Person Family Medical Center is in growth mode.
The center, which already provided medical and dental care, has now added a behavioral health component and that operation is on the verge of adding a major new program.
Medical Center employees threw open their doors Thursday to welcome local dignitaries to learn more about the operation, as part of its observance of National Health Center Week.
Among the newest additions to the Behavioral Health program is the unit’s new adminstrator. Though she’s new to her position, Martha Pickett is a veteran of the mental healthcare scene in Person County. She left a similar position with Freedom House to work at Person Family Medical Center.
The center is not like a regular physician’s practice. It is a federally qualified health center, which means it can accept a wide range of insurances and it offers patients an affordable option with a sliding scale for payments based on income.
The new mental health offerings are a response to a need the community has seen with recent reforms to mental healthcare in the state. As inpatient beds are reduced across the state, the need for outpatient mental healthcare has grown. The program will begin next week offering a suboxone treatment program in response to a increasing problem with opioid addictions in the region.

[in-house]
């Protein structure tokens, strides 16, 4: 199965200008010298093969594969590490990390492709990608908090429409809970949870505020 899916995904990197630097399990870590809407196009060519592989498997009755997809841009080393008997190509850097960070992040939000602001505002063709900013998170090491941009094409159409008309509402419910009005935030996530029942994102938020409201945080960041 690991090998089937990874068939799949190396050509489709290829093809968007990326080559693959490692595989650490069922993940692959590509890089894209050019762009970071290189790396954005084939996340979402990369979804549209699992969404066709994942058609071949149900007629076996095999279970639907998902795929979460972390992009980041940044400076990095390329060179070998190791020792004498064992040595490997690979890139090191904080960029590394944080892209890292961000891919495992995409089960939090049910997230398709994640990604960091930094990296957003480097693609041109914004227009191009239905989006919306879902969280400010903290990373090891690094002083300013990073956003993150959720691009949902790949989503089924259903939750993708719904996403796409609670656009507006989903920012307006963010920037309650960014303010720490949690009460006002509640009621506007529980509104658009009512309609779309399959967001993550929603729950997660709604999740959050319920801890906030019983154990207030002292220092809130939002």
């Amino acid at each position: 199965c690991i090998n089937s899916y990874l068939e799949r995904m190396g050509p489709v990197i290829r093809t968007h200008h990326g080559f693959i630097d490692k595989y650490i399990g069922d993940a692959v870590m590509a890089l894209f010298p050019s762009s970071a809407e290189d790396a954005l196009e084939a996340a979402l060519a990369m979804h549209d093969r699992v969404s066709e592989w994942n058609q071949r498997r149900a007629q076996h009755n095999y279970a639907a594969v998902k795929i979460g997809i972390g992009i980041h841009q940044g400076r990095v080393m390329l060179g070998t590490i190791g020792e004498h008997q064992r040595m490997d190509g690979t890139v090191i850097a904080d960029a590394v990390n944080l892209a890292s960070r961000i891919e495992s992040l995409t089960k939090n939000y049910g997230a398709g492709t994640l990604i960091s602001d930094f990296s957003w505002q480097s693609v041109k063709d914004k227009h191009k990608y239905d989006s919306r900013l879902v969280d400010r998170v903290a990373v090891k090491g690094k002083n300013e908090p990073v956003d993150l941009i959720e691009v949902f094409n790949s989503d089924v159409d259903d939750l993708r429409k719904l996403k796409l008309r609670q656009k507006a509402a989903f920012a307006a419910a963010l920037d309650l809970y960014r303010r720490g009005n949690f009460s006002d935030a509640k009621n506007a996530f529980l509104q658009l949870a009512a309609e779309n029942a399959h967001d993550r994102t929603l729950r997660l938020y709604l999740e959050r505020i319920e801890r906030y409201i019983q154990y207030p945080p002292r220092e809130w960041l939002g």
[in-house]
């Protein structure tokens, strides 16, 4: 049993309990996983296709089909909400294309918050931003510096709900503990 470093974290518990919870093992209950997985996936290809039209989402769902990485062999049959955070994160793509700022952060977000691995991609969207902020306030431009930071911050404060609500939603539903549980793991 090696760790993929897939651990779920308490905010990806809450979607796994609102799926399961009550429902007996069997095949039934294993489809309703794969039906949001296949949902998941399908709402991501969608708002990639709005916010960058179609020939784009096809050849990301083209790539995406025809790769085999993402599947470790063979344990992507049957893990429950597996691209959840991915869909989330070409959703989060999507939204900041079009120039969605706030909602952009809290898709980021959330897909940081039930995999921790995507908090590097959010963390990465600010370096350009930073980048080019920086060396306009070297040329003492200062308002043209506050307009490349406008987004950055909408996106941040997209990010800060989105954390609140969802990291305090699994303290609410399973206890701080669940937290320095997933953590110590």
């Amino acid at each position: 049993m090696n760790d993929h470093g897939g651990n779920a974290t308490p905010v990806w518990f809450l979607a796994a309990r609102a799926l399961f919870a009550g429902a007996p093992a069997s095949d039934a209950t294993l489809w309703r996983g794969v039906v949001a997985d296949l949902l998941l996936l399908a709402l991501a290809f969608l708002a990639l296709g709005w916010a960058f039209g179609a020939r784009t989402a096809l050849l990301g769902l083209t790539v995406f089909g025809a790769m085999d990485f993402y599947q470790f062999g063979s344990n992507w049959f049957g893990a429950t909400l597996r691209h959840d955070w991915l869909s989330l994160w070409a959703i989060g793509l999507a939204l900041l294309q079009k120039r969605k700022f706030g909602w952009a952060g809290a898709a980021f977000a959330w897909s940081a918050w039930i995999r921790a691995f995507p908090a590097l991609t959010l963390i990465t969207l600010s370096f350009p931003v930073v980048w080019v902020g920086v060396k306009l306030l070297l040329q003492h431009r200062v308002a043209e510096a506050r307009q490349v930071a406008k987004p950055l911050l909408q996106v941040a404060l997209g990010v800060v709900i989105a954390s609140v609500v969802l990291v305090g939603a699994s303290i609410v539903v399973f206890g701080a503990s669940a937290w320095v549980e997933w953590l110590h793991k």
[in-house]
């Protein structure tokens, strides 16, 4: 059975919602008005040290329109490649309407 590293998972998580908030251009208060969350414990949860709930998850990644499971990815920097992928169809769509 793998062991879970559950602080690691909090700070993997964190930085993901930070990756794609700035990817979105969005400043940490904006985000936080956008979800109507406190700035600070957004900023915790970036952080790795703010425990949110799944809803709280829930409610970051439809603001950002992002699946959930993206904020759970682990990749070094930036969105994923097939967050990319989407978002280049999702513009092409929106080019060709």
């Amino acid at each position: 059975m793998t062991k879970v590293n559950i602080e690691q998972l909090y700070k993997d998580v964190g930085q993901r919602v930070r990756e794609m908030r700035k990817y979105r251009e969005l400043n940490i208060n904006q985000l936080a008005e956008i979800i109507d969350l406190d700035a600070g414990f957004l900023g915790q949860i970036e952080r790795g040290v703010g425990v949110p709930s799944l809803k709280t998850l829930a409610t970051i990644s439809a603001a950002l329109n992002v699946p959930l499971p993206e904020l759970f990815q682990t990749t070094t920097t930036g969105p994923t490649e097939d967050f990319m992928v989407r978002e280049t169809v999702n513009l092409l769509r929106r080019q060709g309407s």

Pickett says the suboxone treatment is a way to help people kick their opioid addiction, that includes both medication and therapeutic treatments. “A lot of times, things will get worse for a patient whose trying to get off opioids before they get better,” Pickett said.
Patients are seen by a doctor or nurse practitioner weekly to make sure they’ve been able to stay of the opioids. As they find success staying off the opioids, the frequency of visits lessens, but patients continue to attend therapy sessions designed to help them stay off the drugs.
The suboxone treatment program is the only one of its kind in Person County.
While the behavioral health center is the newest addition to the offerings at Person Family Medical Center, the mainstays of the operation continue to be the dental and medical practices.
CEO Glenn Martin says the medical center, which was established in 1980, is designed to serve anyone who needs help.
“We want to make sure people know they have an alternative for their healthcare right here in Person County no matter their insurance and no matter their ability to pay,” Martin said.
Thursday’s tour took a small group of people, including Roxboro Mayor Merilyn Newell, council members Reggie Horton and Tim Chandler, county commissioner Ray Jeffers, Sheriff Dewey Jones and state Rep. Mike Woodard through the facility and allowed them to ask questions about the how the clinics operate.